Ten-year-old Arabelle “Ari” Hemmer, daughter of Nicole and Eric Hemmer, is a faithful volunteer at Elk Run Assisted Living. What started as a means to “earn” a one-on-one trip with her dad has transitioned into routine visits and actively volunteering with Elk Run residents and staff. “Before coming to Elk Run, I wanted to be a pilot, but now I want to be a nurse,” claims Ari, who never fails to share her heartwarming smiles and cheerful demeanor with staff and residents alike.
Eric explains how the concept of taking his kids on magical one-on-one trips came to be: “My Uncle Jim had two sons and thought one-on-one time was important, so he took them on these trips as they were coming of age.” Eric took this concept and made it a trip the kids could earn and go with him anywhere they wanted within the United States as long as they met specific goals that included fitness goals, academics, religious (receiving their sacraments), and completing a set number of hours of community service. Elk Run is close to the Hemmer’s house and made it easy for Ari to do her community service there. What they didn’t expect was that she wanted to continue going to Elk Run long after she met the two-hour community service requirement.
Ari’s mom, Nicole, reveals how destiny played a pivotal role in uniting her with Eric: “My three sisters and I grew up on a farm in Huntington, Indiana, which is known for its rural setting and small-town charm. My parents still live in my childhood home and one of my sisters and her family now live on the family farm where my grandparents lived when we grew up. One of my other sisters still lives in Indiana as well. Family was always the central core of our life. Eric grew up in Annapolis, Maryland, which is where the U.S. Naval Academy is located. Ironically, Eric’s mom grew up in Huntington, and I was best friends with one of his cousins. I also knew his grandmother very well. His grandmother used to babysit me and my best friend, but I never knew Eric until we both attended my best friend’s wedding in Fort Wayne, Indiana.”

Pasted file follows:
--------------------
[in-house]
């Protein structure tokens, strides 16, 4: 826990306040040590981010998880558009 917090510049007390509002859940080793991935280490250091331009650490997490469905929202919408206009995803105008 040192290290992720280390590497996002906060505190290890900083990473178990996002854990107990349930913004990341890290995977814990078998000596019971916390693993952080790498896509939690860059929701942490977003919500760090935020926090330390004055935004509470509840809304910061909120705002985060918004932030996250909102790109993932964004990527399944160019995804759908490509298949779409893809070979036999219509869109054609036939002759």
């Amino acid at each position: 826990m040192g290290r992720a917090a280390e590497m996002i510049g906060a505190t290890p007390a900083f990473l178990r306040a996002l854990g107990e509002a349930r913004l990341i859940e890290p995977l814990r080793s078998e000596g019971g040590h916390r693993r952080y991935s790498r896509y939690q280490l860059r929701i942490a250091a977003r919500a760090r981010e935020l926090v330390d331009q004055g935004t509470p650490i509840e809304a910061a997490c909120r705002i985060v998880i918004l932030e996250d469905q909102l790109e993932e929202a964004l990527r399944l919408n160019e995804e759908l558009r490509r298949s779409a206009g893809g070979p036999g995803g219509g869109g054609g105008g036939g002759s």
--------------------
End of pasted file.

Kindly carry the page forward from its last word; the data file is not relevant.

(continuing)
Eric’s story slightly differs, as he and Nicole had met prior to the wedding: “I attended a party in Indiana when my cousins graduated from high school and college a few years prior to meeting Nicole again at the wedding. I instantly thought Nicole was cute when I met her at the graduation party, but she had a boyfriend at the time.” Adding to the wedding story, Nicole claims, “Eric asked if I remembered him, and I definitely did not. But I thought he was quite cute so I was more than happy to talk to him.”
Nicole’s ties to Eric’s family and their attraction to one another quickly elevated their romance. Eric says, “I had the opportunity to move to Colorado with my company, and I didn’t have to think twice about it. I packed up the car, the dogs, hitched up my boat and headed west. Although Nicole was in Chicago, our long-distance romance flourished. We were both well established in our careers, and what most impressed me about her was the fact that our love of the outdoors, family, religious and financial values were well matched. I was also impressed how Nicole worked hard but loved fun and excitement. We both competed in triathlons, loved to camp and ski, and she wanted to have kids as much as I did.” Both agreed that getting married was “an easy choice,” and Nicole adds, “Eric didn’t have to ask me twice about marrying him and moving to Colorado.”